Catholic spirituality

Catholic spirituality includes the various ways in which Catholics live out their Baptismal promise, through prayer and action. The primary prayer of all Catholics is the Eucharistic liturgy in which they celebrate and share their faith together, in accord with Jesus' instruction: " Do this in memory of me." The Catholic bishops at the Second Vatican Council decreed that "devotions should be so drawn up that they harmonize with the liturgical seasons, accord with the sacred liturgy, are in some fashion derived from it, and lead the people to it, since, in fact, the liturgy by its very nature far surpasses any of them." [1] In accord with this, many additional forms of prayer have developed over the centuries as means of animating one's personal Christian life, at times in gatherings with others. Each of the religious orders and congregations of the Catholic church, as well as lay groupings, has specifics to its own spirituality – its way of approaching God in prayer to foster its way of living out the Gospel.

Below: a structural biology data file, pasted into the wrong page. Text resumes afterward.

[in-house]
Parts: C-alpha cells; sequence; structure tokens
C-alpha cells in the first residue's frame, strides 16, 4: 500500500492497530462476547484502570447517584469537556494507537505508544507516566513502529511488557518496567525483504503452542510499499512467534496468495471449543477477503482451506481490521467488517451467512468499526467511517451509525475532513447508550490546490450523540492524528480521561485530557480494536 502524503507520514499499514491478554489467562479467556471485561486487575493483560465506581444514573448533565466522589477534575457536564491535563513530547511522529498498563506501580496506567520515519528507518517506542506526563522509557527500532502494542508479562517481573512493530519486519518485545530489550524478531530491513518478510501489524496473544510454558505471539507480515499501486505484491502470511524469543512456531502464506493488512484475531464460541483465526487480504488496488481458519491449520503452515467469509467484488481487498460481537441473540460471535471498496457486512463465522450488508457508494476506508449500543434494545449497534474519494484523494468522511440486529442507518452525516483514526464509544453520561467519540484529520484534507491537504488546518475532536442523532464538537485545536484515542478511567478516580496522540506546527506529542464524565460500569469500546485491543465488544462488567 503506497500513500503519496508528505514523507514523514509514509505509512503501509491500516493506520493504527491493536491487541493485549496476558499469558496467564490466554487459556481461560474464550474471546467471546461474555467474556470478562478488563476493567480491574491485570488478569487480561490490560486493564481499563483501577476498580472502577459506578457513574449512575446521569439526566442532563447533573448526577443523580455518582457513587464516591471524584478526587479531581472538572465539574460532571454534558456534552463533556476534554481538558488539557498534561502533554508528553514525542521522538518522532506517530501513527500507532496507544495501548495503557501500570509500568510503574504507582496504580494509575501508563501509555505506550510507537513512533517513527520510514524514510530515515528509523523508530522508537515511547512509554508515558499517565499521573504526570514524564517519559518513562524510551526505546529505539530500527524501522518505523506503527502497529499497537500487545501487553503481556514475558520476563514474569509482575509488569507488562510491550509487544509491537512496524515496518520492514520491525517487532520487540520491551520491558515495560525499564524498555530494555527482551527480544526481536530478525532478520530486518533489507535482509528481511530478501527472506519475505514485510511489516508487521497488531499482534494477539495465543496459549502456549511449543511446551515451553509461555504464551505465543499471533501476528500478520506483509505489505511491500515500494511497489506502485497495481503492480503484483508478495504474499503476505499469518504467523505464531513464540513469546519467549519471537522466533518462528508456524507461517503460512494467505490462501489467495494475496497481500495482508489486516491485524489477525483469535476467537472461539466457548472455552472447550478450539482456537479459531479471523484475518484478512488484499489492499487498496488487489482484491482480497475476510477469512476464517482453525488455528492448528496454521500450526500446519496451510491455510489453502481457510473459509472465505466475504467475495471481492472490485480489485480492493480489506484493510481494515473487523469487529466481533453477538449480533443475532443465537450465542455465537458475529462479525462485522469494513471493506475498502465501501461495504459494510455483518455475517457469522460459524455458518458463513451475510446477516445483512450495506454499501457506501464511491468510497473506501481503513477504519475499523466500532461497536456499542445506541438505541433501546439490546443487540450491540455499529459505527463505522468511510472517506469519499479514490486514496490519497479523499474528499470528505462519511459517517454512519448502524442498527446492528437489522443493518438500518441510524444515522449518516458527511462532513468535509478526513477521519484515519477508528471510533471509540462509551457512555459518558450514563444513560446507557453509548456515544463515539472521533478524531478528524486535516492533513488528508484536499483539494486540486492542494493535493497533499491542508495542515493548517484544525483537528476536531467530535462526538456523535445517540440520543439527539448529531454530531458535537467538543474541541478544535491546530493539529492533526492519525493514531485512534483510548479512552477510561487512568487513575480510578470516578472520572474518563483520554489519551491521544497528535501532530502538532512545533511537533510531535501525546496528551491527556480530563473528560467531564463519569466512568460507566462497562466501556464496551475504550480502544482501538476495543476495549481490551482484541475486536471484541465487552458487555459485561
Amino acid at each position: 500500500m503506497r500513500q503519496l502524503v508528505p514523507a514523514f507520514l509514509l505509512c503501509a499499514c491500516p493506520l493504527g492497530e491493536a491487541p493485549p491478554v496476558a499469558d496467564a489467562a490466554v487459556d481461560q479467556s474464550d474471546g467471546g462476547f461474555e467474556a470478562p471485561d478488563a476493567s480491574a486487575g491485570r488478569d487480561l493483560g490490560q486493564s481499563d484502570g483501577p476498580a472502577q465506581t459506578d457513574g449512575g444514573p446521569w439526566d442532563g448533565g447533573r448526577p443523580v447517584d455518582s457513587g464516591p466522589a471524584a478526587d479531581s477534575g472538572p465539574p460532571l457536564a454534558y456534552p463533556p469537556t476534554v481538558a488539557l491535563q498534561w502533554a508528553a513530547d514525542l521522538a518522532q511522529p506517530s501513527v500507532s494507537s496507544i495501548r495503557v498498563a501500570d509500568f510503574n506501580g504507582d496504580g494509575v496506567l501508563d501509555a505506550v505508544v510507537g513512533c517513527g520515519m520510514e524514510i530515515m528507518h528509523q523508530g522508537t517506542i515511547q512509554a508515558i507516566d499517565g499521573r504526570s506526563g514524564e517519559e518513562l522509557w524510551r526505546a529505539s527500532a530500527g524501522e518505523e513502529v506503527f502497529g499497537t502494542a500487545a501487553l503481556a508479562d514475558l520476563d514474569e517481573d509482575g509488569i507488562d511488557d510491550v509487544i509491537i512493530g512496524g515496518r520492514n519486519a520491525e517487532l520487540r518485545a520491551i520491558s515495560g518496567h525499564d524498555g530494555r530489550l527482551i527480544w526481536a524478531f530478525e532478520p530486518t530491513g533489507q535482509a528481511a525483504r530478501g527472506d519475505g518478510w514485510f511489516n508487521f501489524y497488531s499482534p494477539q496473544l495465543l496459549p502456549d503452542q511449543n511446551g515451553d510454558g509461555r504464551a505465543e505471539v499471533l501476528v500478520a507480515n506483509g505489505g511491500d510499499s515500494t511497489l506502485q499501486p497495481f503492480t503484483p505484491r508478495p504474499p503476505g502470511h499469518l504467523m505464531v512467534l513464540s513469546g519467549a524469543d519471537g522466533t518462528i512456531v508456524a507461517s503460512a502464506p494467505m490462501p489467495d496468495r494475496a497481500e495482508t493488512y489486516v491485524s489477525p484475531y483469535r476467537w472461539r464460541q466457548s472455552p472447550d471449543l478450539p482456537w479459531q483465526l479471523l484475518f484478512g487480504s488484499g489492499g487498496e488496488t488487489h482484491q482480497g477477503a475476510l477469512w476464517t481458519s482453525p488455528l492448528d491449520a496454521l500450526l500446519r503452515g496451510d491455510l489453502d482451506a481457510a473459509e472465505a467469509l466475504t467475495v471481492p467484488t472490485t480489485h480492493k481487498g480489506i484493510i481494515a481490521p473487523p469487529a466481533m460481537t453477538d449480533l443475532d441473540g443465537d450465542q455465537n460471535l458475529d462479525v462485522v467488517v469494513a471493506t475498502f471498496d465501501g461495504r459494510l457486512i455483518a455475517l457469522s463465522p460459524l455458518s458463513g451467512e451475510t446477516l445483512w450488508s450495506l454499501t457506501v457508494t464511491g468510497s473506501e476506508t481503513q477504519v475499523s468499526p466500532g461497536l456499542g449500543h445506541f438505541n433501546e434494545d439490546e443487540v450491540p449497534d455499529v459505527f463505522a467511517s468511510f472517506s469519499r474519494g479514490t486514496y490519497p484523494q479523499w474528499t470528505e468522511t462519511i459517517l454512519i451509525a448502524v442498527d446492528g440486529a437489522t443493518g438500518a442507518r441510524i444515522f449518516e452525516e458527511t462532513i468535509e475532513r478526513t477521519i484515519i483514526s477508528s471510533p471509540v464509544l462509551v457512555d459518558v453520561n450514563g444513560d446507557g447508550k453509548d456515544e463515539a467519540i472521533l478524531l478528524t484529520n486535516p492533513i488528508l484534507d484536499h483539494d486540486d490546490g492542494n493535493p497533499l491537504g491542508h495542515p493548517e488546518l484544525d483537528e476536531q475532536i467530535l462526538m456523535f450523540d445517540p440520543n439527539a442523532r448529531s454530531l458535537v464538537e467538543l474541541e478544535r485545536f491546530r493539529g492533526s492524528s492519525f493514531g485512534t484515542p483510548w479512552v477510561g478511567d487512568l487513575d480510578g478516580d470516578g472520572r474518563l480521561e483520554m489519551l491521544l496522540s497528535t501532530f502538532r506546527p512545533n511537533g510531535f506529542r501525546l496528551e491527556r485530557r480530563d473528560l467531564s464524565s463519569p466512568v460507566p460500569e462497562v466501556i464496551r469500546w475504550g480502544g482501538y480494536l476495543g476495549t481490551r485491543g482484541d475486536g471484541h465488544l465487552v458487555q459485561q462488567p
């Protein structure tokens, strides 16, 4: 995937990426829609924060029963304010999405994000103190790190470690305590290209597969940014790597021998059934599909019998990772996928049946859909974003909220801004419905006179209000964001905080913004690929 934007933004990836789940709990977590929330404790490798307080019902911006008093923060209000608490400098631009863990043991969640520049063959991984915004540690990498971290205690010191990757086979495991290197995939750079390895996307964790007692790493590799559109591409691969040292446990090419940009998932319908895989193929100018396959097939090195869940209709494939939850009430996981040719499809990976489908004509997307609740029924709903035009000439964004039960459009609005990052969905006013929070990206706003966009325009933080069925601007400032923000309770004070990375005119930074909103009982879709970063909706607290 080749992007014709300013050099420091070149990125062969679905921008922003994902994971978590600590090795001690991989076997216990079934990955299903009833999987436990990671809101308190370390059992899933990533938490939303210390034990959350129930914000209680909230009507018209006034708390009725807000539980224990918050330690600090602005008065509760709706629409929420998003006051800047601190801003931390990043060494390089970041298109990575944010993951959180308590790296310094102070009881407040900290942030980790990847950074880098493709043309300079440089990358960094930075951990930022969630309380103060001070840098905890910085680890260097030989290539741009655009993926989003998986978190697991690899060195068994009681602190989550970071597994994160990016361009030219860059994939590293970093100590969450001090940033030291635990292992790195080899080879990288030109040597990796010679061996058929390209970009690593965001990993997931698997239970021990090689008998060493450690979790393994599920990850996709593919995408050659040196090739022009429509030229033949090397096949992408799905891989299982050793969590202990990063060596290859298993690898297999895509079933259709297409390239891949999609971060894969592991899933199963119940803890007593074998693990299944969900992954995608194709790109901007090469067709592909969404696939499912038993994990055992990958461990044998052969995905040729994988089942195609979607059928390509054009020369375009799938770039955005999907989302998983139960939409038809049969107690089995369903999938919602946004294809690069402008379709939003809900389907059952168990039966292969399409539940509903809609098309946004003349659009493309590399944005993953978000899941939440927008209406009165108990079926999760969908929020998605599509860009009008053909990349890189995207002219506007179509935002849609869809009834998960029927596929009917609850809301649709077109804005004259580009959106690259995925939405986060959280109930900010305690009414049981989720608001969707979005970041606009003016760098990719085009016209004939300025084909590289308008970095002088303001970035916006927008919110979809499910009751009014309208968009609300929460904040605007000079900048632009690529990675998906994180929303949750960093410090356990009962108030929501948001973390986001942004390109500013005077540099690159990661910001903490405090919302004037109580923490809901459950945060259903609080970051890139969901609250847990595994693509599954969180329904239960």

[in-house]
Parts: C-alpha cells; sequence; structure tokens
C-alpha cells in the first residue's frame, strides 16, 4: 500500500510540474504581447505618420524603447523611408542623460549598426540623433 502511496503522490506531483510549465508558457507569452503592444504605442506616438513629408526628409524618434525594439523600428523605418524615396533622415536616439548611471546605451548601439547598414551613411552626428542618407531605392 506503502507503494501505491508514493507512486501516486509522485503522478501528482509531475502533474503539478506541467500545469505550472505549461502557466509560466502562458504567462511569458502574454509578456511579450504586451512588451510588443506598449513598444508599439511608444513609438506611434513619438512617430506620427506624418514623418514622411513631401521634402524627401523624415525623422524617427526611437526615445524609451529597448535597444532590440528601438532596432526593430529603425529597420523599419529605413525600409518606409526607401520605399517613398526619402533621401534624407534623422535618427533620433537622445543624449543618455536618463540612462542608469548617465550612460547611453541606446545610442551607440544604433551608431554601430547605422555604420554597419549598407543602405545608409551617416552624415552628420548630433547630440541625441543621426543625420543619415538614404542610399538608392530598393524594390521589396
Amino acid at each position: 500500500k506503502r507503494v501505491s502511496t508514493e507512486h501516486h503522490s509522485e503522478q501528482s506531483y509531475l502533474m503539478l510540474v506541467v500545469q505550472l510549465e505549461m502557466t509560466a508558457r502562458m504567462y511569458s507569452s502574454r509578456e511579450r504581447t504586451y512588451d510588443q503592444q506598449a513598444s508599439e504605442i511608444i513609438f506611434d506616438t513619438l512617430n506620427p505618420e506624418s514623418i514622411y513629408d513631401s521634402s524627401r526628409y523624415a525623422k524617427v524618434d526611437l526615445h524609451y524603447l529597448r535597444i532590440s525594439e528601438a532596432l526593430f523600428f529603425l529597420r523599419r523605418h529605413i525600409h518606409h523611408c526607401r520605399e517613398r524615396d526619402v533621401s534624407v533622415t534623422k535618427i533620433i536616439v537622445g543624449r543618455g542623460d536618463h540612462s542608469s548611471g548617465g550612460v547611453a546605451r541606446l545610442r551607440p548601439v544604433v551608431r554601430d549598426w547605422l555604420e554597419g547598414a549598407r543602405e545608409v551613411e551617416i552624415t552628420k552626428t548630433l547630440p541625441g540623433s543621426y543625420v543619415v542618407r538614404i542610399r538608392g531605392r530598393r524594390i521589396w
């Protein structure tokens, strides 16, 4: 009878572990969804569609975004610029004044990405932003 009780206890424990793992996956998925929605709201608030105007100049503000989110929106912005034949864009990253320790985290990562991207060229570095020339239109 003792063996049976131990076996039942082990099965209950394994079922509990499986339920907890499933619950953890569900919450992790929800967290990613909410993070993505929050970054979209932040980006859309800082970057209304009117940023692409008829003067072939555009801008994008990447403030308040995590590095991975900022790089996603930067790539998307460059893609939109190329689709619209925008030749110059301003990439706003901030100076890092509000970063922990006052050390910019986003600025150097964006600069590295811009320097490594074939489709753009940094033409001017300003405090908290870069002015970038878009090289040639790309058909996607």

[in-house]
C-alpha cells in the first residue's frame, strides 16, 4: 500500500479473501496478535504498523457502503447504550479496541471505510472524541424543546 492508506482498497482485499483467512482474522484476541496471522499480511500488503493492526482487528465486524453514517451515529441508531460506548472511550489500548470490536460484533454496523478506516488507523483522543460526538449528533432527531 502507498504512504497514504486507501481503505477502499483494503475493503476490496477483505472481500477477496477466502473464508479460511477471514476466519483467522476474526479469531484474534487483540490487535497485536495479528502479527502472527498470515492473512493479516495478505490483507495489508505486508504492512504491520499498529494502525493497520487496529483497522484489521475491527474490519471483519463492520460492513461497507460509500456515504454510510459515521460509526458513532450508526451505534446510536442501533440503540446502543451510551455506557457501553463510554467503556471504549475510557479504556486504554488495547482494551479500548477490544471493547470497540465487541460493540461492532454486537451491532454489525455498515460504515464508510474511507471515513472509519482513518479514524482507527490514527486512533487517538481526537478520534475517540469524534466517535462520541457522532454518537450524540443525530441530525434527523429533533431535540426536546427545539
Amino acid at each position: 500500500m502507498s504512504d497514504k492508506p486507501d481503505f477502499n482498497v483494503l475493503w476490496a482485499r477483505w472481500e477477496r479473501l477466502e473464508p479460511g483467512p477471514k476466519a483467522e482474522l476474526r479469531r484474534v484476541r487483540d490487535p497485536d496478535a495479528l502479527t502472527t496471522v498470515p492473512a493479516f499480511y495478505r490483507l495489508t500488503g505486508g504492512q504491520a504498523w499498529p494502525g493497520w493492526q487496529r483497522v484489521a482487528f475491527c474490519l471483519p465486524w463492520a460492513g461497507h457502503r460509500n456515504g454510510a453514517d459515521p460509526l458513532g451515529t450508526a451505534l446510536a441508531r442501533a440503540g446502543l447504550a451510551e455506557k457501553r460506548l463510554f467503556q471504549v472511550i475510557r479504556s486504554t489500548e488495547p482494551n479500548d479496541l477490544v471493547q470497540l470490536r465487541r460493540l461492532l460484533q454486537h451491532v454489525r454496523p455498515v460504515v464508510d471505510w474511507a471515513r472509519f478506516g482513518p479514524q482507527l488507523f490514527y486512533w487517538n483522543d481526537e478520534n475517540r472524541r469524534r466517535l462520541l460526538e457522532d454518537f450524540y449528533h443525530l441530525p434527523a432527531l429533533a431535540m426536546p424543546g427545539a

Catholic devotional piety

Catholic piety takes its inspiration from the life and teaching of Jesus Christ. Most fundamentally, Jesus prayed to God the Father, in the Holy Spirit, and recommended that we do the same. In the Gospels his prayer starts with "Father" and the prayer he taught his disciples begins with the words "Our Father". From this the Catholic Church has developed a piety that for the most part mirrors Jesus's attitude. The prayers of the Mass, the public prayer of the Church, are characteristically addressed to God the Father. The Catholic bishops declared in 1963: "Devotions should be so drawn up that they harmonize with the liturgical seasons, accord with the sacred liturgy, are in some fashion derived from it, and lead the people to it, since, in fact, the liturgy by its very nature far surpasses any of them." [2]

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